Bush, Our Ex-Boyfriend

Cristina Page

The HHS regulations were a last minute, hastily executed, unconstitutionally vague, attempt by Bush to repay his only loyal constituency left, the religious right wing. And now the Obama administration may have their hands tied.

Bush is the ex-boyfriend we’ve finally gotten out of our life only to
discover he left an unpleasant souvenir, like an STD. A
particularly nasty strain too, in the form of new HHS regulations.

The HHS regulations were a last minute, hastily executed,
unconstitutionally vague, attempt by Bush to repay his only loyal
constituency left, the religious right wing. The regulations attempt
to expand health care workers right to "consciously object" to the
broadest array of health care services imaginable, basically anything,
even in medical emergencies. They can, in other words, refuse to
provide you medical care, because it offends them! It opens the door
to many patient abuses, shreds state laws and contradicts federal
discrimination statutes. Healthcare workers would be able to withhold
information from a patient about healthcare options without the
patient even knowing that any information is being withheld. Patients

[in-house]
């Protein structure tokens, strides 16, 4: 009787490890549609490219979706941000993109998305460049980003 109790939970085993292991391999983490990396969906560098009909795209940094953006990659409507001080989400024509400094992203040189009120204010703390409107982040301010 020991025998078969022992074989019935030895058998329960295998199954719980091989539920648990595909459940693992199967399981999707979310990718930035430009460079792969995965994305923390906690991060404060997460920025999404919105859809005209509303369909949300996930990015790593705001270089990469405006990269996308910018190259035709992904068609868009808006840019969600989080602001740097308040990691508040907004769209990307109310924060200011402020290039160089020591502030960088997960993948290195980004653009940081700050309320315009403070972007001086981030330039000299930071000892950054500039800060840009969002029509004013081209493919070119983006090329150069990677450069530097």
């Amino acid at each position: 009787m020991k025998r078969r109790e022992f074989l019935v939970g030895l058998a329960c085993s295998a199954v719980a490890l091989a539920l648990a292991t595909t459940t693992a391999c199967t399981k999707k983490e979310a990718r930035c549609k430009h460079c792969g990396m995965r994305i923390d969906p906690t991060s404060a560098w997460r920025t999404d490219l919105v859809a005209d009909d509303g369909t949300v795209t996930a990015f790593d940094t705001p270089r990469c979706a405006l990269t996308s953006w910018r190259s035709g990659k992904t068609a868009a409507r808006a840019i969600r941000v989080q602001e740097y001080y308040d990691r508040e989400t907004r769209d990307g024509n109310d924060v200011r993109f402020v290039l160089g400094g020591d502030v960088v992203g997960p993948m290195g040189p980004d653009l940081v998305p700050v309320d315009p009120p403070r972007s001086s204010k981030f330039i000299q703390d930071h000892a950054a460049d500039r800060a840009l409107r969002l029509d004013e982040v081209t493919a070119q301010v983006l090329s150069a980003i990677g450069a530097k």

can be refused referrals if the healthcare worker objects to the care
they’re seeking somewhere else.

And here is one particularly bizarre twist. The regulations specify
that workers don’t have to inform their employers of the service or
services they object to before hand. It’s also unclear the extent to
which employers have the right to ask job applicants about their
willingness to take part in the services they provide. Thus, imagine
the situation in which an anti-choice person applies for a position at
Planned Parenthood. Her employer couldn’t ascertain that she’s against
abortion, nor could it fire her when she refused to have anything to do with it.

But the regulations’ real intent (revealed in a draft version of the
proposal leaked this summer) is perhaps worse: to allow those who want
to obstruct a woman’s access to birth control full license. Keep in
mind, there is already ample protection for those who do not wish to
take part in abortion services, three laws in fact. The right to refuse
to take part in abortion services has existed for over 30 years. Here’s
the thrust of the new regulations (in my own words), "If you’d like to
consider contraception an abortion method and refuse to take part,
please do, but also feel free to object to contraception, or any other
health care service, for any reason you can dream up. The only thing
limiting your right to refuse is your own imagination." Your conscience
is yours. Use it how you want. Even if it infringes on the conscience
of others.

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Perhaps we shouldn’t be surprised at anything (but, perhaps, the
timing). The new regulations are the final revenge of an
administration long hostile to women’s rights and health. And this
last abusive act will literally take affect in the final minutes of
the Bush administration, the morning of inauguration day.

As Connecticut attorney General Richard Blumenthal explained, "On the
way out, the Bush administration has left a ticking political time
bomb that is set to explode literally on the day of the president’s